Letter Reversals are common. Every child, at some point, reverses letters. Beginning readers reverse letters often in both reading and spelling, saying “d” for “b” or writing a backwards “p.” Letter reversals are a step in the learning how to read process and, contrary to popular belief, do not indicate dyslexia.
Why do beginning readers reverse letters? The answer is fascinating. (Info in this post comes from neuroscience, particularly neuroscientist Stanislaus Dehaene http://www.unicog.org/biblio/Author/DEHAENE-S.html ).
Since there is no reading area in the brain, we pull from many areas to read. A child’s brain already contains the architecture to read, but the areas are distinct entities used for other purposes. The areas include “real estate” in memory, vision, speech, object recognition and facial recognition. We create a new neuronal network and link these areas when we learn how to read, but we also change these areas, we “recycle” them.
When we recognize letters, we are in fact using the area of our brain originally designed for facial recognition.
LEARNING TO READ CHANGES THE BRAIN
Since humans are incredibly social—we rely on each other, enjoy each other’s company and love friends and family—the facial recognition area is crucial and sophisticated enough so we rarely mistake “Brenda” for “Amy.” We recognize Brenda. Quickly.
The facial recognition area is in our left hemisphere, but when we learn to read we push this ability to recognize human faces over to our right hemisphere. Throughout the learning how to read process the facial recognition area becomes the letterbox area, or the area we use to recognize letters.
FACIAL RECOGNITION AREA BECOMES LETTERBOX AREA
Despite the miracle of brain plasticity, the “real estate” in our brain is somewhat finite. Since a reader uses the original facial recognition area as the letterbox area, facial recognition is kicked out of its home, moves next door, and creates a new home (in the right hemisphere, a home that’s also sophisticated).
The illiterate adult still recognizes human faces with the original facial recognition area, in the left hemisphere. The literate adult recognizes human faces with a new facial recognition area, in the right hemisphere.
WHY DOES MY CHILD REVERSE LETTERS?
We use the original facial recognition area to recognize letters. How does this relate to letter reversals?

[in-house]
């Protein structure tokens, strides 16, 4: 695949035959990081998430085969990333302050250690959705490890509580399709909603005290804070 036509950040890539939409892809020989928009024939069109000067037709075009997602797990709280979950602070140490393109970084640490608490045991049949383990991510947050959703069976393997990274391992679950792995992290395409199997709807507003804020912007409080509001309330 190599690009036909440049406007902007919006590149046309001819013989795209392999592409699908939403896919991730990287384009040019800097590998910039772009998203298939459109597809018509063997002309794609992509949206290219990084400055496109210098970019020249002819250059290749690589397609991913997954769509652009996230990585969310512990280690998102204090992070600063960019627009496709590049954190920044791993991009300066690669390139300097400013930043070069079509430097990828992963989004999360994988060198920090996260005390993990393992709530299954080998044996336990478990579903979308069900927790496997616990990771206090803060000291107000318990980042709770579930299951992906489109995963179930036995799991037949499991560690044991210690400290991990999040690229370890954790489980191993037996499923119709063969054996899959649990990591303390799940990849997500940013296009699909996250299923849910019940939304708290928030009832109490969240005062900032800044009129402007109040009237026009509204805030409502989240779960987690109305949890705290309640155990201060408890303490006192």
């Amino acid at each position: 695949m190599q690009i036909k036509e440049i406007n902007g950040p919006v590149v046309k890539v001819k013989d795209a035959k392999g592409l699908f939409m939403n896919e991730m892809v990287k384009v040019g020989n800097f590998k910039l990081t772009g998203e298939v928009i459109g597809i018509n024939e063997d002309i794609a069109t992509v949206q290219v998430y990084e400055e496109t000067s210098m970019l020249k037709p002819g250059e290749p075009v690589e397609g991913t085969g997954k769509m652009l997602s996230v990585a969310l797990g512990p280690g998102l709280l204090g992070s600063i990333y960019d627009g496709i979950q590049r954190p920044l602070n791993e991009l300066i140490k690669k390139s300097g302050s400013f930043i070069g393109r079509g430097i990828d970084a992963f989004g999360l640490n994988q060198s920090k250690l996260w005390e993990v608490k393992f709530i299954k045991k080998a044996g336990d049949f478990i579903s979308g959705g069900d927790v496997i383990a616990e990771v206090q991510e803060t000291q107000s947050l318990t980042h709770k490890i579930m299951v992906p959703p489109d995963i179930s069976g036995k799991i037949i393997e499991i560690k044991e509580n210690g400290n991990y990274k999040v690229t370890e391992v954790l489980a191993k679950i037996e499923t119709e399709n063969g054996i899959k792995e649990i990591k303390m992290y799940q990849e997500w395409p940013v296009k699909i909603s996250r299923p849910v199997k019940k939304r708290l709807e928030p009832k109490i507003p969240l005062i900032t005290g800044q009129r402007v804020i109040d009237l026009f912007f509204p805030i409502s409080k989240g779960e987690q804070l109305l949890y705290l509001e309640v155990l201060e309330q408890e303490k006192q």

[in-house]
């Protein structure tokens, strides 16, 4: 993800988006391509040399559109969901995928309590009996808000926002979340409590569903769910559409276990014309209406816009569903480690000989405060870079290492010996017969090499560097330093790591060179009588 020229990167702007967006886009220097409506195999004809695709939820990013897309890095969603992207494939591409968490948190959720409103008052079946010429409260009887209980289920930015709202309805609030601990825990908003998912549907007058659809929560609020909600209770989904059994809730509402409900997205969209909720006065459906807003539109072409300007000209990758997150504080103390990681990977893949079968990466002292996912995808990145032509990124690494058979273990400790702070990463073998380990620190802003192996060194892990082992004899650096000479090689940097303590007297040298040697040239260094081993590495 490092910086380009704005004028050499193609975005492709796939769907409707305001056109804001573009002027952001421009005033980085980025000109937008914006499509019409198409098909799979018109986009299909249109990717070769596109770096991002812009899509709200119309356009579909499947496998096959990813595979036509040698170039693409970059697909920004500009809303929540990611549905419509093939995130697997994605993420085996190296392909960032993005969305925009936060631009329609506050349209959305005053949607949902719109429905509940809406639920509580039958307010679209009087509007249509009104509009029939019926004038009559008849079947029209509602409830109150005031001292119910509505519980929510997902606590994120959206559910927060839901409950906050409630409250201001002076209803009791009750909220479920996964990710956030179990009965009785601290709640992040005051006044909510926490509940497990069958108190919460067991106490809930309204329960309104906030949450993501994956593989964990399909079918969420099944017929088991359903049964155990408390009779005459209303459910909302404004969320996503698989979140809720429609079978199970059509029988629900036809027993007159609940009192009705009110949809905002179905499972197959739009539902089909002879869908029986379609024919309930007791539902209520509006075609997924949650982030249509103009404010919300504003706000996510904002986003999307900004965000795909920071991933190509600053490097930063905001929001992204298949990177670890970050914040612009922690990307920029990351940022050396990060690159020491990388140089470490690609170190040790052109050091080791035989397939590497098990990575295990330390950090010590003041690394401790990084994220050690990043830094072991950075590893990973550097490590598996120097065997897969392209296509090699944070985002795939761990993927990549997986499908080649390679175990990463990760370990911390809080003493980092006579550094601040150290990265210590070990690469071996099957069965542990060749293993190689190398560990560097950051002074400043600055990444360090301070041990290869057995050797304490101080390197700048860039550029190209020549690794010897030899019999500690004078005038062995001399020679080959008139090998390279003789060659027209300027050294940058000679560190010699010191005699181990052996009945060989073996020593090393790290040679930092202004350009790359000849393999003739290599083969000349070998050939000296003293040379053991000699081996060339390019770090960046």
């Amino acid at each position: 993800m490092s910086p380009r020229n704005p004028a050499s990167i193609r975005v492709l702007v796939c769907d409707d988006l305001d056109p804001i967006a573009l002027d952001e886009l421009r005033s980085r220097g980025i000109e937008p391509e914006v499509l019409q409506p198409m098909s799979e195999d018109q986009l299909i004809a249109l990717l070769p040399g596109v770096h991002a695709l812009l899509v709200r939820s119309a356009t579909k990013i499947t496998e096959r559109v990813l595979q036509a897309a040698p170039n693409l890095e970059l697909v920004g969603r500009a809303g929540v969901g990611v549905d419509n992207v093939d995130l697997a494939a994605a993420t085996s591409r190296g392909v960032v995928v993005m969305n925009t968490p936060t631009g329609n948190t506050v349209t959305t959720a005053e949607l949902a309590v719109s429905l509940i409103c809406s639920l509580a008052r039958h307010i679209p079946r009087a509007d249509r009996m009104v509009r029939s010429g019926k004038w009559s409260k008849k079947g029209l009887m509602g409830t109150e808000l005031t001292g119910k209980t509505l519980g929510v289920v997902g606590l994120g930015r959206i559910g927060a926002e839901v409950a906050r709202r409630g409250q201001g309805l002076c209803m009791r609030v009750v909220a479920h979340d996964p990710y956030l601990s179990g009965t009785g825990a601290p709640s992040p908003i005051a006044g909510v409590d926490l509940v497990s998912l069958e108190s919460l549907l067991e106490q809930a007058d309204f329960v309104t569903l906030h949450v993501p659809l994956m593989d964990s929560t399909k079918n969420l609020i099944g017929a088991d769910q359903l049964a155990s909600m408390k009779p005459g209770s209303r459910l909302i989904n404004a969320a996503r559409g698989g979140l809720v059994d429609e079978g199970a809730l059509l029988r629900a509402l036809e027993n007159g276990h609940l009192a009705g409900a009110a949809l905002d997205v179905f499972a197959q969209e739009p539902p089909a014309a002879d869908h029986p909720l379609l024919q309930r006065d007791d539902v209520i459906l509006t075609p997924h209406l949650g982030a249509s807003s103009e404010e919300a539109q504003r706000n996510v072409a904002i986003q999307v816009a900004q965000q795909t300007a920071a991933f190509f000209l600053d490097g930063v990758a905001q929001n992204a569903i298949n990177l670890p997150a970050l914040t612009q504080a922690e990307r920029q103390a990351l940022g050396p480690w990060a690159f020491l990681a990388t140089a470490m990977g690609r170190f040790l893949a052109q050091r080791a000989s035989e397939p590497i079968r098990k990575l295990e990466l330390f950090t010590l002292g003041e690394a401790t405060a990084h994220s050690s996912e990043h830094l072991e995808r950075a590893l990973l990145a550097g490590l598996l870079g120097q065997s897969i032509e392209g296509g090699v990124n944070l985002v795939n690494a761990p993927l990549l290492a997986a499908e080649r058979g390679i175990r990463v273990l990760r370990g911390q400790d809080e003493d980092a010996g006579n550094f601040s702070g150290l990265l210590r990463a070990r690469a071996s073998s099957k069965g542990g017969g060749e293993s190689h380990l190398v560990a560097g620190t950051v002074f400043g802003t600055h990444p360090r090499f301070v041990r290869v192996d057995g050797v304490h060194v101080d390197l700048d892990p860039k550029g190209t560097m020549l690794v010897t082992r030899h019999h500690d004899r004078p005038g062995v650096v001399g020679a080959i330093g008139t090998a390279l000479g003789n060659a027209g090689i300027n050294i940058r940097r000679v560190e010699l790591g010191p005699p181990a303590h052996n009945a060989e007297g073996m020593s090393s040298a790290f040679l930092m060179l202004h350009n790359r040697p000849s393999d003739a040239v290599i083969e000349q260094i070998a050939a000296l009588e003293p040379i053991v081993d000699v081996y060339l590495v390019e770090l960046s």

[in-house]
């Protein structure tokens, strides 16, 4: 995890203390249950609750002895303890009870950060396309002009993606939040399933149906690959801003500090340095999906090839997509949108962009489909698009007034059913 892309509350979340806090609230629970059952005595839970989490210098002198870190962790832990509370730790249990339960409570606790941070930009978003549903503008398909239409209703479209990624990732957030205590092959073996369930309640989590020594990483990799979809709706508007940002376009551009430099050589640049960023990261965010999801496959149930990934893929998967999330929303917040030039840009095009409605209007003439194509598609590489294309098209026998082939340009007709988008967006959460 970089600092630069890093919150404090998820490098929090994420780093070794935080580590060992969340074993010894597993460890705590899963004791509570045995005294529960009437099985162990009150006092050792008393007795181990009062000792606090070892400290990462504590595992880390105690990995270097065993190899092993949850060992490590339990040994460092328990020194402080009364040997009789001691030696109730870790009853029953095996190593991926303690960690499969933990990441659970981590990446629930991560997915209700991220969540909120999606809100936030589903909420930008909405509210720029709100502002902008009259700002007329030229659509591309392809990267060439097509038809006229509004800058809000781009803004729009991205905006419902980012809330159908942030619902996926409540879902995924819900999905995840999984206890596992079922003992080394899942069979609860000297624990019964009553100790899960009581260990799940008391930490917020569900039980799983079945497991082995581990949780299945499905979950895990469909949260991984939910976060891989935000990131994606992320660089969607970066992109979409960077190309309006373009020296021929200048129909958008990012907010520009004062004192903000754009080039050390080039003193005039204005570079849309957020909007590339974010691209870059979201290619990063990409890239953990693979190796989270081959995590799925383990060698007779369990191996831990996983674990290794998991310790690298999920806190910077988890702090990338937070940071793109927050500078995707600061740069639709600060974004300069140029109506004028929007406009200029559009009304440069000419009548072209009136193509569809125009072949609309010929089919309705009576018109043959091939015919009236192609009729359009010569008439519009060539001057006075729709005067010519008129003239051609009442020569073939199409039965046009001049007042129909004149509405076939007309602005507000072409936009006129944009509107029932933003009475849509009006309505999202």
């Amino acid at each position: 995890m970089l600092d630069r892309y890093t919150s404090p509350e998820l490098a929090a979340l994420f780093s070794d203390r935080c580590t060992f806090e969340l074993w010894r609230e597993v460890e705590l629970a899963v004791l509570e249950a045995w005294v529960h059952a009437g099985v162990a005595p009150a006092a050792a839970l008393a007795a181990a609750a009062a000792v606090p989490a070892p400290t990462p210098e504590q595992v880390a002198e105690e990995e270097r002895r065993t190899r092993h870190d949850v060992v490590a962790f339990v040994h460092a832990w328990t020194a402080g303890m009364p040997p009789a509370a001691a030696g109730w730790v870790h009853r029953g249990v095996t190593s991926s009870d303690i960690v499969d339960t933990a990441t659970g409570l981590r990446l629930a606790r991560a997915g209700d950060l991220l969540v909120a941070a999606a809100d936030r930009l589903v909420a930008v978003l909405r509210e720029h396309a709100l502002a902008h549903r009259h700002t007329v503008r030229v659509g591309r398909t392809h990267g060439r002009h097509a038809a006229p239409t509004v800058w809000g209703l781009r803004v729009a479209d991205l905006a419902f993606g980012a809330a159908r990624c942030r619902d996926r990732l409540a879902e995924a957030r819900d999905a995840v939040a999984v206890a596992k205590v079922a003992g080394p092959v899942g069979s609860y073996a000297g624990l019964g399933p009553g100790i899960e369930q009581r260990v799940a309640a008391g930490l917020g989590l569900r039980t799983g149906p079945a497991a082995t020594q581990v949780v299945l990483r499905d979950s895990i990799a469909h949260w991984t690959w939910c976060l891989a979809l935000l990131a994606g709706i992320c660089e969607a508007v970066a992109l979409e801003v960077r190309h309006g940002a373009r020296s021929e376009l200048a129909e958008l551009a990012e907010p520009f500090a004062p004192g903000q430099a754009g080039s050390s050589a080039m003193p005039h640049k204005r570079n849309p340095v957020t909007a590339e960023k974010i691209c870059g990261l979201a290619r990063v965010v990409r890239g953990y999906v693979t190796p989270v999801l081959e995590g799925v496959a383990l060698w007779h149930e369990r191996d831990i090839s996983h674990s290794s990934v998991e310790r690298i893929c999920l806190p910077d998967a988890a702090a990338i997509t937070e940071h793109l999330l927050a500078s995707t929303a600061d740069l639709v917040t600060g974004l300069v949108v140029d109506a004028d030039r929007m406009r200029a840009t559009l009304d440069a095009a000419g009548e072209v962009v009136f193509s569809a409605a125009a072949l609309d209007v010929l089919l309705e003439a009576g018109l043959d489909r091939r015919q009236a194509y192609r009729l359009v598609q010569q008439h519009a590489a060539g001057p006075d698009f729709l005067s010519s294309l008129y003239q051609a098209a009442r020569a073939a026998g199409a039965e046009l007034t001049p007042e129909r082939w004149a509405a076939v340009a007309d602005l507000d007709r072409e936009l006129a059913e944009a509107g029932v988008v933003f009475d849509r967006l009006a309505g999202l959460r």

Well, “Brenda” is Brenda upside down, turned left, turned right and with a head tilt. No matter her faces orientation—she is still Brenda. We recognize her from all angles.
But, m upside down is w. d backwards is b. c with a tilt is u. All this is confusing to early readers. Their facial recognition area is telling them that orientation doesn’t matter. But in reading, orientation does matter, hugely: b and d are not the same.
An early reader is undergoing significant brain changes in the facial recognition area: “No Brenda with a head tilt is not Brenda!” –this is the message we send beginning readers. “No c with a head tilt is not c!”
Letter sounds are the foundation of early literacy. If we are to be patient with struggling readers, we must imagine the frustration:
Our dear childhood friend Nina knocks at our door. Her head is straight: she is Nina. Then, in an effort to get something out of her purse, she tilts her head slightly downward. She is not Nina. But your brain still thinks she’s Nina.
“Nina’s here!” you tell your husband. He looks at you with confusion. “Honey, that’s not Nina! Her head is tilted. That’s Vanessa!”
IS MY CHILD DYSLEXIC?
If you are interested in the signs of Dyslexia, I will write a post on this next week. Yes, if you’re child is in second grade and still reverses letters, it might be a sign of dyslexia. However, if your Kindergartener is reversing letters, she is simply still transforming the facial recognition area into the letterbox area. Letter reversals are common and not considered a sign of dyslexia.